First, I have a thing for music, and the person doing the show played some of the songs on the violin. It was beautiful. But what got me is that I was reminded that it is a celebration of a miracle.

In celebrating Christmas, I celebrate the miracle of our Savior being born. But the show about Hanukkah reminded me to be physically and mentally present in the celebration. And it reminded me that we should always be celebrating the work God has done in our lives, no matter when He did it.

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What work has the Lord done in your life that you need to remind yourself to give thanks for?

What has God done that you are celebrating?

The Arrival

And behold, an angel of the Lord stood before them, and the glory of the Lord shone around them, and they were greatly afraid. Then the angel said to them, “Do not be afraid, for behold, I bring you good tidings of great joy which will be to all people. For there is born to you this day in the city of David a Savior, who is Christ the Lord. And this will be the sign to you: You will find a Babe wrapped in sealing cloths, lying in a manger. And suddenly there was with the angle a multitude of the heavenly host praising God and saying: “Glory to God in the highest, and on earth peace, goodwill toward men.” Luke 2:9-14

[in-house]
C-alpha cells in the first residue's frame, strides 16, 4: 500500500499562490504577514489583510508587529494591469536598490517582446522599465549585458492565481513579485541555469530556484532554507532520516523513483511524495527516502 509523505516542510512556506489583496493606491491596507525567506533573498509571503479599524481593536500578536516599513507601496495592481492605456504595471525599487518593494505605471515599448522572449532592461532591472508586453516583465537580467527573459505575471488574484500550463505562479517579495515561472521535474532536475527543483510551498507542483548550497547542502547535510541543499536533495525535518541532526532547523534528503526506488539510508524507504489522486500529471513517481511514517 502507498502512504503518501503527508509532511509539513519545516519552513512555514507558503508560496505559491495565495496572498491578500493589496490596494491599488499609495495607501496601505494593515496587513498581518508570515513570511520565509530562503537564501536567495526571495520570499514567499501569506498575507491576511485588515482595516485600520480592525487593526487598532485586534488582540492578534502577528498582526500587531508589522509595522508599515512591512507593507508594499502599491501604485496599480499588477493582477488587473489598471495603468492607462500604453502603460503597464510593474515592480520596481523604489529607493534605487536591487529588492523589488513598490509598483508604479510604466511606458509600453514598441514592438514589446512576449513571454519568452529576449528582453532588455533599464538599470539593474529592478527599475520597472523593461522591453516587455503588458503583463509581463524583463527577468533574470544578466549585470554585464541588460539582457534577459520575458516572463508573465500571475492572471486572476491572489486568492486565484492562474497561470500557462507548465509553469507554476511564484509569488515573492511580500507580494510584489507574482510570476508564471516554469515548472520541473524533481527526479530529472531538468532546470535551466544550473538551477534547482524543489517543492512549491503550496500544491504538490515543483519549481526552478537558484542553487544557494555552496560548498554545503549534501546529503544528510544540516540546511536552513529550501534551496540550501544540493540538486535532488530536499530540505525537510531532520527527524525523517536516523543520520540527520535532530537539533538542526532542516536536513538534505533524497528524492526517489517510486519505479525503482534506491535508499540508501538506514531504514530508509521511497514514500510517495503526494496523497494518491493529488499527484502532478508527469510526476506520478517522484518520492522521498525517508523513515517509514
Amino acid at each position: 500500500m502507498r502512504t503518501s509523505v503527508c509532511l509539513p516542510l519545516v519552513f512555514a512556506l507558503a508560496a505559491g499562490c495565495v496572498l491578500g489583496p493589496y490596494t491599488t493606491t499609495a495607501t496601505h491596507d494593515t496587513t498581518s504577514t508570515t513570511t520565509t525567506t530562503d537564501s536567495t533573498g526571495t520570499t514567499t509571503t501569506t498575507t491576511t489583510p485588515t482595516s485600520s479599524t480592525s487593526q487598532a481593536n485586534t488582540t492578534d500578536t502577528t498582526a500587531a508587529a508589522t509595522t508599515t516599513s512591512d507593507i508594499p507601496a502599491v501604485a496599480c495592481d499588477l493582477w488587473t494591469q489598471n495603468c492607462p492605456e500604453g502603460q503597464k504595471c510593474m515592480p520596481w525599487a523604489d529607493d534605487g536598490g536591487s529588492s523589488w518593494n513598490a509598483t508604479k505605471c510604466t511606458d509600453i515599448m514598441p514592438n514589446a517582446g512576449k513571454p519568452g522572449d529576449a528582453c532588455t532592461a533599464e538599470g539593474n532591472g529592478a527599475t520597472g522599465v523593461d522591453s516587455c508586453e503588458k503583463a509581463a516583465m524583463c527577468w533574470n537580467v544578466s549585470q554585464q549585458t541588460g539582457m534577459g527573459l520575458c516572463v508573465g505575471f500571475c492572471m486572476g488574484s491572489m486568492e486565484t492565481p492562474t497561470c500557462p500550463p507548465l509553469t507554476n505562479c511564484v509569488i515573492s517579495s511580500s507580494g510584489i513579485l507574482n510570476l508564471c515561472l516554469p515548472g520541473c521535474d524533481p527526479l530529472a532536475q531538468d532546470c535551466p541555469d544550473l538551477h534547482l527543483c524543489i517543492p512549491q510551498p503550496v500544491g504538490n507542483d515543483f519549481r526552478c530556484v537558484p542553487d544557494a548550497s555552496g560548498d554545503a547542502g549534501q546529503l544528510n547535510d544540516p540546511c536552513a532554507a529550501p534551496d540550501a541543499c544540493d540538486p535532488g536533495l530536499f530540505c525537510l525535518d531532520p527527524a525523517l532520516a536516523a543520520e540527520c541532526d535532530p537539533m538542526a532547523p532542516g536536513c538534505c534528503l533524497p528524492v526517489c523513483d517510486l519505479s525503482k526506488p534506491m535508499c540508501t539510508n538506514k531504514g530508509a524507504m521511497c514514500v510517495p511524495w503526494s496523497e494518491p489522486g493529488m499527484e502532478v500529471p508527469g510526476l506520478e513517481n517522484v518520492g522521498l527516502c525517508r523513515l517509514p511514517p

It’s the day we have been waiting for: Christmas. It is the day our Savior entered this world.

When the angels left the shepherds, the shepherds said “Let us now go to Bethlehem and see this things that has come to pass, which the Lord has made known to us.” And they hurried there. How many of us hurry to God? I know I didn’t, and I still struggle to. It’s always been “but what if it doesn’t work out?” and “show me something first.” It really boils down to trust. Do we trust what He says and who He says He is? The shepherds trusted the word of the angels enough to go see Jesus for themselves. Maybe we should too.